The Self-Isolated Artist
IMDB photo by Jon DeLeon
As a practicing Catholic, I’ve always liked the phrase ‘By the Grace of God’. I passionately believe it is through the Almighty’s grace that, sometimes through goodness and sometimes through surprises, our lives have been lovingly and carefully determined for us.
Enter Al James and his family.
Al, his wife Kathy, and their two children Frances and Henry, attend the same Catholic Church I do. The James’s have attended this Church longer than I was. When I started attending several years ago, I noticed there was one little guy who used to peer around his father when the priest entered from the back of the Church. With the biggest smile on his face, this little dude waved to the priest and reached out to touch him. The priest always called him by name and waved back to him.
Other parishioners around me always smiled when they saw this selfless response. I recall asking a person next to me who the little guy was and found out his name was Henry.
Several weeks go by. After church one day, the parish priest was talking to a gentleman and I was waved over. The priest said this man was looking to speak to someone from my school, but Father knew I had an interest in drama. This gentleman who was talking to the priest was Al James.
The priest turned to me and said,
“Joe, you have an interest in drama. I was looking for Mike, but you can answer Al’s question. Joe, this is Al. Al, this is Joe. Talk!”
And the priest immediately left us alone.
In a few seconds of stunned silence, because I don’t believe either of us expected it, I looked at Al. He looked back at me. We both let out a huge laugh. And a wonderful friendship started from that point.
There are many things I respect about Al. His Catholic faith and immediate family are the most important elements in his life. He is a devoted Catholic who also takes his career as an actor very seriously. Over the years we have spoken about the industry and about our communal faith.
1. How have you, Kathy, Frannie and Henry been doing during this time?
Actually, we’re managing quite well during this period. We are fortunate enough to be able to continue working and, for the most part, have not been too affected by this pandemic as far as daily routine is concerned. Obviously having the kids at home during the day has been a big adjustment, but we managed to make the transition in stride.
2. Were you involved in any industry projects when the pandemic struck?
I wasn’t involved in any projects when it occurred.
3. Have there been any personal or professional challenges for all of you during this time?
Personally, I’ve welcomed the time spent at home among my books and guitars and have been enjoying the time spent with the kids, but I’m aware that this has been a trying time for many. The most challenging part of this isolation period for me has been trying to take it one day at a time instead of trying to determine what the near future or distant future may hold in store.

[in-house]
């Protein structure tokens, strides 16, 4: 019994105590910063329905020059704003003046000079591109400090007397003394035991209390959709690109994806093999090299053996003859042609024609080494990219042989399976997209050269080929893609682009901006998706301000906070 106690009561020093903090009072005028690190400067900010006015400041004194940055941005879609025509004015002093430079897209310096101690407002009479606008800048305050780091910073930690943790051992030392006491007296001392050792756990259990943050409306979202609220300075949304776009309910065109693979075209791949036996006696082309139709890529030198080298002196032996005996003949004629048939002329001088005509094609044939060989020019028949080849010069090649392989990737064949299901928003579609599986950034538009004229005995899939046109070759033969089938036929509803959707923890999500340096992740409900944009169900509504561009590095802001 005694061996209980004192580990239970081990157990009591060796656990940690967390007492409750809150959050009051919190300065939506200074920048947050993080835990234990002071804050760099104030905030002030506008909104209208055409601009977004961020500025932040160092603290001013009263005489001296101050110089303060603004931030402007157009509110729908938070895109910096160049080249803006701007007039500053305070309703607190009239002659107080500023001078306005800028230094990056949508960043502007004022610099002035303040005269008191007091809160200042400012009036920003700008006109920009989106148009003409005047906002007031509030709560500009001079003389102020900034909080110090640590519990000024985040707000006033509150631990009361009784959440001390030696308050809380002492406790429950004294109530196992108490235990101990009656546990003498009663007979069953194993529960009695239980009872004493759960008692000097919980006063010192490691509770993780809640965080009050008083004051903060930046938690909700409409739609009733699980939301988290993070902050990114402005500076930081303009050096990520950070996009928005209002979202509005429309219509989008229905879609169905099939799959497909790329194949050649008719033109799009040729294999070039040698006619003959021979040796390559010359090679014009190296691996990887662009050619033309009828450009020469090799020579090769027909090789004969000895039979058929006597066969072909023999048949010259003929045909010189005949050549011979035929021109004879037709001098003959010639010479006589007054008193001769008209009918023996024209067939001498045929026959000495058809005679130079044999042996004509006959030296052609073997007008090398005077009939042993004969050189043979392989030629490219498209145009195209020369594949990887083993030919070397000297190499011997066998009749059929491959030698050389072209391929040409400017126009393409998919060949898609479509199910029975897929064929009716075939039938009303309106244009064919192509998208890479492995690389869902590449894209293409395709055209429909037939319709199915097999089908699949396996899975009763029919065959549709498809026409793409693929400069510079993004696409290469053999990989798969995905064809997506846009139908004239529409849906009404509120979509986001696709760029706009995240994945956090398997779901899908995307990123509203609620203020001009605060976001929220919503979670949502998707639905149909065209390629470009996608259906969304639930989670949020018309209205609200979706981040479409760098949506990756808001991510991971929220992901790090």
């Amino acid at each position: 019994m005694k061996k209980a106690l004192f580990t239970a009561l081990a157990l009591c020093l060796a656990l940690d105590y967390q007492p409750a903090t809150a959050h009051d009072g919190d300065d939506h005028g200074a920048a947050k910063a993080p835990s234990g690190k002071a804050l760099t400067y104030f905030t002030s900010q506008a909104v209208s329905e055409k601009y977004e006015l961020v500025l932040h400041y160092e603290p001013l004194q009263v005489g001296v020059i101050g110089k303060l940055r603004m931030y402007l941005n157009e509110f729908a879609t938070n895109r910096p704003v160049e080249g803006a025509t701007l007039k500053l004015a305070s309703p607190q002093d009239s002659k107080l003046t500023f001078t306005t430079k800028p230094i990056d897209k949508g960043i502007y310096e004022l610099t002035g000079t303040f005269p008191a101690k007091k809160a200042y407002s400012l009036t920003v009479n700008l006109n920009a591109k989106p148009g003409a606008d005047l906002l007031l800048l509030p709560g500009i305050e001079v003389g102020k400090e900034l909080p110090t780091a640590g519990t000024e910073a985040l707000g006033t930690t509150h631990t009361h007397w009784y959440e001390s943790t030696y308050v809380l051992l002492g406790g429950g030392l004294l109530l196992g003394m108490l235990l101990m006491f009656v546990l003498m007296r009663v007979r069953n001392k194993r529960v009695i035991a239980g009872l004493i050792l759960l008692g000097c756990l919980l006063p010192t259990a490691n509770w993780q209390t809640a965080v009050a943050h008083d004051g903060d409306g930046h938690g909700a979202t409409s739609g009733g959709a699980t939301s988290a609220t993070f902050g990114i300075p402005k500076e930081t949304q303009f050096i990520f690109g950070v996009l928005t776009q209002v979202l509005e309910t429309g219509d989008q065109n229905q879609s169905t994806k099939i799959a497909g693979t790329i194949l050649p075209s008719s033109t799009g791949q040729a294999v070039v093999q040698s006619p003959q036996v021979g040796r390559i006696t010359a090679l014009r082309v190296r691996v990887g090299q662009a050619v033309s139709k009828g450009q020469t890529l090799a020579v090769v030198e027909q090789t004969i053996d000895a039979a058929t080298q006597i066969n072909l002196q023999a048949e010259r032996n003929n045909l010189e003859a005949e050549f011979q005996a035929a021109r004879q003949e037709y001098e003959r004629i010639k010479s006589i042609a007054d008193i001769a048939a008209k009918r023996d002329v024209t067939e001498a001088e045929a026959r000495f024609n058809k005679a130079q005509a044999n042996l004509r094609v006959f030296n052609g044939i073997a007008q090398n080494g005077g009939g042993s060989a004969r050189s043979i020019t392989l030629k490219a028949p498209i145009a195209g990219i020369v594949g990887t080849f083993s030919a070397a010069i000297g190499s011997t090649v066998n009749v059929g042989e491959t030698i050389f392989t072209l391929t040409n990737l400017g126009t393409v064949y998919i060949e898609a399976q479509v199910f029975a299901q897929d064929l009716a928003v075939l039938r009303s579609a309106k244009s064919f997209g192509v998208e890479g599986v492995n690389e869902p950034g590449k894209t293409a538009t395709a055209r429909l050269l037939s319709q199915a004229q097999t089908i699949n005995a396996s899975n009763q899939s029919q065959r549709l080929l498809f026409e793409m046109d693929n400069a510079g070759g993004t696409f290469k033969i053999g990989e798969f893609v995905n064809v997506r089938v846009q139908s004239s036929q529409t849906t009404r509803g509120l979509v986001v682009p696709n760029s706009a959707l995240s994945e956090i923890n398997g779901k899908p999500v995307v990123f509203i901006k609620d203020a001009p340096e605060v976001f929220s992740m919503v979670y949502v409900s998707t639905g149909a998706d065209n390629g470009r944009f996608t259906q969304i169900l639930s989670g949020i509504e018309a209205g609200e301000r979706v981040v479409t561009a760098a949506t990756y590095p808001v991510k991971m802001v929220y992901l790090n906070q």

4. What have you been doing to keep yourself busy during this time?
I’m continuing to work on the creative projects I’ve begun and am also getting in more time for my daily prayer devotions, studies and reading.
5. What advice might you give to other performing artists who have been hit hard by this turn in world events?
I’m not one to be giving out advice, but if I were to add anything to the attempts to help ease or comfort those during these difficult and challenging days, I’d invite my fellow artists to reach out to those who are worse off and stay in touch with them. I’ve been contacted numerous times from fellow colleagues asking how I’m doing and if my family and I are well. It’s brought me a lot of comfort to hear from them, and I’ve also reached out to others as well.
6. Do you see anything positive stemming from COVID-19?
I believe lots of positive things can come from this if we allow them to come. As I mentioned earlier, the need to reach out to those whom I regularly wouldn’t think to contact has shown me that, in future, I don’t need a time of crisis as an excuse to connect or re-connect with others.
7. From your experience, do you see any changes in the Canadian performing arts scene on account of COVID-19?
I don’t know how the industry will be affected, at least not in the long run. Whether any permanent changes will occur may depend on the duration of the general ‘lockdown’.
8. Many artists are turning to streaming/online performances to showcase/highlight/share their work. Any advantages to doing this? Disadvantages? Are you doing or will you be doing any of this?
I’ve had a couple of self tape auditions for voice over gigs and I assume this will continue and most likely increase over time. I think it’s a good idea to be prepared for more ‘at home’ auditions.
9. What is it about performing that you still love which hasn’t been affected by this pandemic?
Live performance on stage is what I love more than any other format. The shared energy and dynamics of performing in front of a live audience has always been my favourite. I love how every performance is different.
As a nod to ‘Inside the Actors’ Studio’ and the late James Lipton, here are the ten questions he used to ask his guests:
1. What is your favourite word?
2. What is your least favourite word?
3. What turns you on?
A hint of wit and sarcasm in a woman
4. What turns you off?
A lousy sense of humour
5. What sound or noise do you love the most?
6. What sound or noise bothers you when you hear it?
7. What is your favourite curse word?
8. Other than your current profession, what other profession would you have liked to try?
9. What other profession could you not see yourself doing?
10. When you arrive at the Pearly Gates, what do you think God will say to you?